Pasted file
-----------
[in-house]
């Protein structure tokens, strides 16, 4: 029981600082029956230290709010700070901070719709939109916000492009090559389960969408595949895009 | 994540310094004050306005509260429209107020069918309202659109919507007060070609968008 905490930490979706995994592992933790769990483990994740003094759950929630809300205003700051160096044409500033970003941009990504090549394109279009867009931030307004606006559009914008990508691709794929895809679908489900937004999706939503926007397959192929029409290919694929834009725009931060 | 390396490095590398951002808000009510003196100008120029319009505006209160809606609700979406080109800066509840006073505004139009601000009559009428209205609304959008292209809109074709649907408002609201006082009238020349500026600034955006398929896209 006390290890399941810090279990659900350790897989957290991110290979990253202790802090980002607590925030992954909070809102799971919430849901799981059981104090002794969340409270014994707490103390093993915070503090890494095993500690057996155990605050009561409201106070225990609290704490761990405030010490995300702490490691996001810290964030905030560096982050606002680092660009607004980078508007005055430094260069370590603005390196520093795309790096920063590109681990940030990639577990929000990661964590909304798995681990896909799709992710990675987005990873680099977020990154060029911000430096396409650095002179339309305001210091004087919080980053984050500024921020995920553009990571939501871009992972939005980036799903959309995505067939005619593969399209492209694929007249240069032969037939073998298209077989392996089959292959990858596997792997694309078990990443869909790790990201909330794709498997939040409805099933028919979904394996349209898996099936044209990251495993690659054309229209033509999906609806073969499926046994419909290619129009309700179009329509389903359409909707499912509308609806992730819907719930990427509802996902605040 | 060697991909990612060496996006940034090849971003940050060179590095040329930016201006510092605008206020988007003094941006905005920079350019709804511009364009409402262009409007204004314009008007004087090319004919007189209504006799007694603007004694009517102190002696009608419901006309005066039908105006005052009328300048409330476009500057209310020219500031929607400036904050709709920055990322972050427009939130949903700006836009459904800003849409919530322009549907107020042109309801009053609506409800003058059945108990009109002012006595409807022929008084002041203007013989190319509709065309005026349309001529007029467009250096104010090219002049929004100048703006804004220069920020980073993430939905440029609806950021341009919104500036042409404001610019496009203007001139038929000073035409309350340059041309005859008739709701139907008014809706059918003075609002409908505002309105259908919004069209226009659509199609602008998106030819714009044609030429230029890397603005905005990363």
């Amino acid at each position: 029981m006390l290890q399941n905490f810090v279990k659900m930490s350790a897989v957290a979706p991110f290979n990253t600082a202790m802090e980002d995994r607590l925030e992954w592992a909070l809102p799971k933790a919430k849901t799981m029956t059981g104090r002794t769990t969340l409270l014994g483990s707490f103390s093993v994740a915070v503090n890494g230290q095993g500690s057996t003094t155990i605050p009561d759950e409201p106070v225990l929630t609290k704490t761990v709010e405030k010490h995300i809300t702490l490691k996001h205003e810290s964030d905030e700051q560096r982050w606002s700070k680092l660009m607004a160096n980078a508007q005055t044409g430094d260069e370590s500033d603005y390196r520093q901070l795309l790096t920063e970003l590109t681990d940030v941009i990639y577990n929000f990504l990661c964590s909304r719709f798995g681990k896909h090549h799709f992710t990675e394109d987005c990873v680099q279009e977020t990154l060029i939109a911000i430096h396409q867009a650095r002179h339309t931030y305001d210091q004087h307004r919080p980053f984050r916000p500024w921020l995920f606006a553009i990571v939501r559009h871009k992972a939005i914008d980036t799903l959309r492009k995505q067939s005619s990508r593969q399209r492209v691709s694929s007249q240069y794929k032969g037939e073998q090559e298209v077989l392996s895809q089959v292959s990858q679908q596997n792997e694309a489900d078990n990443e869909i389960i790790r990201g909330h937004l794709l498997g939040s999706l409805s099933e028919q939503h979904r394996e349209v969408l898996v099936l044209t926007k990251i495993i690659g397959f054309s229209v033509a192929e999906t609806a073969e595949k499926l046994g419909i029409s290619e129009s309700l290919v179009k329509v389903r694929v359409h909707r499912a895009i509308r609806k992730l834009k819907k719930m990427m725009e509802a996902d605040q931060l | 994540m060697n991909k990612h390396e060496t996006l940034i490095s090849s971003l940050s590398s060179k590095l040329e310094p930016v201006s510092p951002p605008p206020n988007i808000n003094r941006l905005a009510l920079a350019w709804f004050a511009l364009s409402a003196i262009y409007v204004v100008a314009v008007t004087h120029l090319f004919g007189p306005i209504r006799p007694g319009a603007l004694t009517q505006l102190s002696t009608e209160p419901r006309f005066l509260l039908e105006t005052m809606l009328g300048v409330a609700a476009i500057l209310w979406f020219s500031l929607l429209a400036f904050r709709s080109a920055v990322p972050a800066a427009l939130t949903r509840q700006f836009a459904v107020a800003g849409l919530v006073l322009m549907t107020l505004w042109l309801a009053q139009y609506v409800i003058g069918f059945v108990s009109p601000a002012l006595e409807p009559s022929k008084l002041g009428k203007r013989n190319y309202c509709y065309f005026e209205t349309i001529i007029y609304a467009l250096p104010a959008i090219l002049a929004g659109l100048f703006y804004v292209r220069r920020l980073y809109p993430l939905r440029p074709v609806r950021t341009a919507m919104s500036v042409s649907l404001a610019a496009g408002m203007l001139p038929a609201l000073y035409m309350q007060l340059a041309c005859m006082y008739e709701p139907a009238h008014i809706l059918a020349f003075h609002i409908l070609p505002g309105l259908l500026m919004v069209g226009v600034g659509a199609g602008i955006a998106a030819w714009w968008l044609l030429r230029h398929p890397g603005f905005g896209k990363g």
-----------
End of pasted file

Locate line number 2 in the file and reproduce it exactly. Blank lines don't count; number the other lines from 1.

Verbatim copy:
């Protein structure tokens, strides 16, 4: 029981600082029956230290709010700070901070719709939109916000492009090559389960969408595949895009 | 994540310094004050306005509260429209107020069918309202659109919507007060070609968008 905490930490979706995994592992933790769990483990994740003094759950929630809300205003700051160096044409500033970003941009990504090549394109279009867009931030307004606006559009914008990508691709794929895809679908489900937004999706939503926007397959192929029409290919694929834009725009931060 | 390396490095590398951002808000009510003196100008120029319009505006209160809606609700979406080109800066509840006073505004139009601000009559009428209205609304959008292209809109074709649907408002609201006082009238020349500026600034955006398929896209 006390290890399941810090279990659900350790897989957290991110290979990253202790802090980002607590925030992954909070809102799971919430849901799981059981104090002794969340409270014994707490103390093993915070503090890494095993500690057996155990605050009561409201106070225990609290704490761990405030010490995300702490490691996001810290964030905030560096982050606002680092660009607004980078508007005055430094260069370590603005390196520093795309790096920063590109681990940030990639577990929000990661964590909304798995681990896909799709992710990675987005990873680099977020990154060029911000430096396409650095002179339309305001210091004087919080980053984050500024921020995920553009990571939501871009992972939005980036799903959309995505067939005619593969399209492209694929007249240069032969037939073998298209077989392996089959292959990858596997792997694309078990990443869909790790990201909330794709498997939040409805099933028919979904394996349209898996099936044209990251495993690659054309229209033509999906609806073969499926046994419909290619129009309700179009329509389903359409909707499912509308609806992730819907719930990427509802996902605040 | 060697991909990612060496996006940034090849971003940050060179590095040329930016201006510092605008206020988007003094941006905005920079350019709804511009364009409402262009409007204004314009008007004087090319004919007189209504006799007694603007004694009517102190002696009608419901006309005066039908105006005052009328300048409330476009500057209310020219500031929607400036904050709709920055990322972050427009939130949903700006836009459904800003849409919530322009549907107020042109309801009053609506409800003058059945108990009109002012006595409807022929008084002041203007013989190319509709065309005026349309001529007029467009250096104010090219002049929004100048703006804004220069920020980073993430939905440029609806950021341009919104500036042409404001610019496009203007001139038929000073035409309350340059041309005859008739709701139907008014809706059918003075609002409908505002309105259908919004069209226009659509199609602008998106030819714009044609030429230029890397603005905005990363």